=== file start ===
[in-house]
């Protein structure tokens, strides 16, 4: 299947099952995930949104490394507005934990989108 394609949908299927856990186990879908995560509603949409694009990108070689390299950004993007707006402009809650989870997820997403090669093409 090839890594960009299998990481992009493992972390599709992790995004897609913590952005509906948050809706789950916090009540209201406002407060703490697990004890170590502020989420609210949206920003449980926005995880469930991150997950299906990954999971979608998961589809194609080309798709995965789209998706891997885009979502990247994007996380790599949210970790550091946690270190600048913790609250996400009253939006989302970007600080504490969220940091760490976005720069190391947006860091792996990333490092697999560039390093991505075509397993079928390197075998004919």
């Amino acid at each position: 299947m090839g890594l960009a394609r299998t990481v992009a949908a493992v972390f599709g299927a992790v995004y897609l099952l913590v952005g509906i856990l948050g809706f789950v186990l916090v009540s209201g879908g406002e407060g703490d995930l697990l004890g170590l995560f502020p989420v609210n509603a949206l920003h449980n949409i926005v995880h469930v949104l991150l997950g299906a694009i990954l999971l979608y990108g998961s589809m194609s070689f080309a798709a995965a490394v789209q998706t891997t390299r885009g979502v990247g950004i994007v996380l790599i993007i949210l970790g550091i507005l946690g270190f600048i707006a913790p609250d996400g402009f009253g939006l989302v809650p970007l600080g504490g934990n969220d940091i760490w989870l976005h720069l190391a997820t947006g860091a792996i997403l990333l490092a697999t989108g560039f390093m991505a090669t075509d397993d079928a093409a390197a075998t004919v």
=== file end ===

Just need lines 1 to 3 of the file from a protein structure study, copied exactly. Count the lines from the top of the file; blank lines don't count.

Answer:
[in-house]
């Protein structure tokens, strides 16, 4: 299947099952995930949104490394507005934990989108 394609949908299927856990186990879908995560509603949409694009990108070689390299950004993007707006402009809650989870997820997403090669093409 090839890594960009299998990481992009493992972390599709992790995004897609913590952005509906948050809706789950916090009540209201406002407060703490697990004890170590502020989420609210949206920003449980926005995880469930991150997950299906990954999971979608998961589809194609080309798709995965789209998706891997885009979502990247994007996380790599949210970790550091946690270190600048913790609250996400009253939006989302970007600080504490969220940091760490976005720069190391947006860091792996990333490092697999560039390093991505075509397993079928390197075998004919």
């Amino acid at each position: 299947m090839g890594l960009a394609r299998t990481v992009a949908a493992v972390f599709g299927a992790v995004y897609l099952l913590v952005g509906i856990l948050g809706f789950v186990l916090v009540s209201g879908g406002e407060g703490d995930l697990l004890g170590l995560f502020p989420v609210n509603a949206l920003h449980n949409i926005v995880h469930v949104l991150l997950g299906a694009i990954l999971l979608y990108g998961s589809m194609s070689f080309a798709a995965a490394v789209q998706t891997t390299r885009g979502v990247g950004i994007v996380l790599i993007i949210l970790g550091i507005l946690g270190f600048i707006a913790p609250d996400g402009f009253g939006l989302v809650p970007l600080g504490g934990n969220d940091i760490w989870l976005h720069l190391a997820t947006g860091a792996i997403l990333l490092a697999t989108g560039f390093m991505a090669t075509d397993d079928a093409a390197a075998t004919v």